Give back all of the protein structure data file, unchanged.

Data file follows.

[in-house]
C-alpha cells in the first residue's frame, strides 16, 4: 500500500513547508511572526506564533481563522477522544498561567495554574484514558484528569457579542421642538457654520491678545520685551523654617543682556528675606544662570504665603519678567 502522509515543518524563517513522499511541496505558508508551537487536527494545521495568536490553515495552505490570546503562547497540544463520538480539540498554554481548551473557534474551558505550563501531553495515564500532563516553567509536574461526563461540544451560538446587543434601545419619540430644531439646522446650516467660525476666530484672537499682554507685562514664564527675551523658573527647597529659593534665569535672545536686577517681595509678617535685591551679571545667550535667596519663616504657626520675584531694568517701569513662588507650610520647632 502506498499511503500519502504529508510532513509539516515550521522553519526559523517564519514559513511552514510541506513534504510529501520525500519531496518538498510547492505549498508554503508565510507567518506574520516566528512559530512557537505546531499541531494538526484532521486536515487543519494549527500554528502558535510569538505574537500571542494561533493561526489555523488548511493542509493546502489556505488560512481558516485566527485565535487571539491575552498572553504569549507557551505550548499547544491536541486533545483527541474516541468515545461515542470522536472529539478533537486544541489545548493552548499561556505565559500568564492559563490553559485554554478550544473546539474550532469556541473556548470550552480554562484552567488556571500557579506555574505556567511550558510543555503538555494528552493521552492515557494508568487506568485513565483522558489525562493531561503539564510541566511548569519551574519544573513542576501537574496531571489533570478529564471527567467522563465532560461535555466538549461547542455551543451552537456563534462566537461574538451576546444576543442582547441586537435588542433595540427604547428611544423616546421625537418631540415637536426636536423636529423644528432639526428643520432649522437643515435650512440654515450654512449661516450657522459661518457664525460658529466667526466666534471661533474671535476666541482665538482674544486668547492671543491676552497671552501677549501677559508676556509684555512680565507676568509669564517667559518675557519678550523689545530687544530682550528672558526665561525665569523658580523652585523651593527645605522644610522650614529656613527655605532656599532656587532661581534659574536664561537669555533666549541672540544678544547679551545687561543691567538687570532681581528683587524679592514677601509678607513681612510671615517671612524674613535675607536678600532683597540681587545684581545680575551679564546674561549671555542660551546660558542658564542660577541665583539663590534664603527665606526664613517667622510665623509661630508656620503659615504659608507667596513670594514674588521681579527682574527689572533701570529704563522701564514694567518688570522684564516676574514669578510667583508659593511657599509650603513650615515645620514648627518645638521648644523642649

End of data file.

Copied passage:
[in-house]
C-alpha cells in the first residue's frame, strides 16, 4: 500500500513547508511572526506564533481563522477522544498561567495554574484514558484528569457579542421642538457654520491678545520685551523654617543682556528675606544662570504665603519678567 502522509515543518524563517513522499511541496505558508508551537487536527494545521495568536490553515495552505490570546503562547497540544463520538480539540498554554481548551473557534474551558505550563501531553495515564500532563516553567509536574461526563461540544451560538446587543434601545419619540430644531439646522446650516467660525476666530484672537499682554507685562514664564527675551523658573527647597529659593534665569535672545536686577517681595509678617535685591551679571545667550535667596519663616504657626520675584531694568517701569513662588507650610520647632 502506498499511503500519502504529508510532513509539516515550521522553519526559523517564519514559513511552514510541506513534504510529501520525500519531496518538498510547492505549498508554503508565510507567518506574520516566528512559530512557537505546531499541531494538526484532521486536515487543519494549527500554528502558535510569538505574537500571542494561533493561526489555523488548511493542509493546502489556505488560512481558516485566527485565535487571539491575552498572553504569549507557551505550548499547544491536541486533545483527541474516541468515545461515542470522536472529539478533537486544541489545548493552548499561556505565559500568564492559563490553559485554554478550544473546539474550532469556541473556548470550552480554562484552567488556571500557579506555574505556567511550558510543555503538555494528552493521552492515557494508568487506568485513565483522558489525562493531561503539564510541566511548569519551574519544573513542576501537574496531571489533570478529564471527567467522563465532560461535555466538549461547542455551543451552537456563534462566537461574538451576546444576543442582547441586537435588542433595540427604547428611544423616546421625537418631540415637536426636536423636529423644528432639526428643520432649522437643515435650512440654515450654512449661516450657522459661518457664525460658529466667526466666534471661533474671535476666541482665538482674544486668547492671543491676552497671552501677549501677559508676556509684555512680565507676568509669564517667559518675557519678550523689545530687544530682550528672558526665561525665569523658580523652585523651593527645605522644610522650614529656613527655605532656599532656587532661581534659574536664561537669555533666549541672540544678544547679551545687561543691567538687570532681581528683587524679592514677601509678607513681612510671615517671612524674613535675607536678600532683597540681587545684581545680575551679564546674561549671555542660551546660558542658564542660577541665583539663590534664603527665606526664613517667622510665623509661630508656620503659615504659608507667596513670594514674588521681579527682574527689572533701570529704563522701564514694567518688570522684564516676574514669578510667583508659593511657599509650603513650615515645620514648627518645638521648644523642649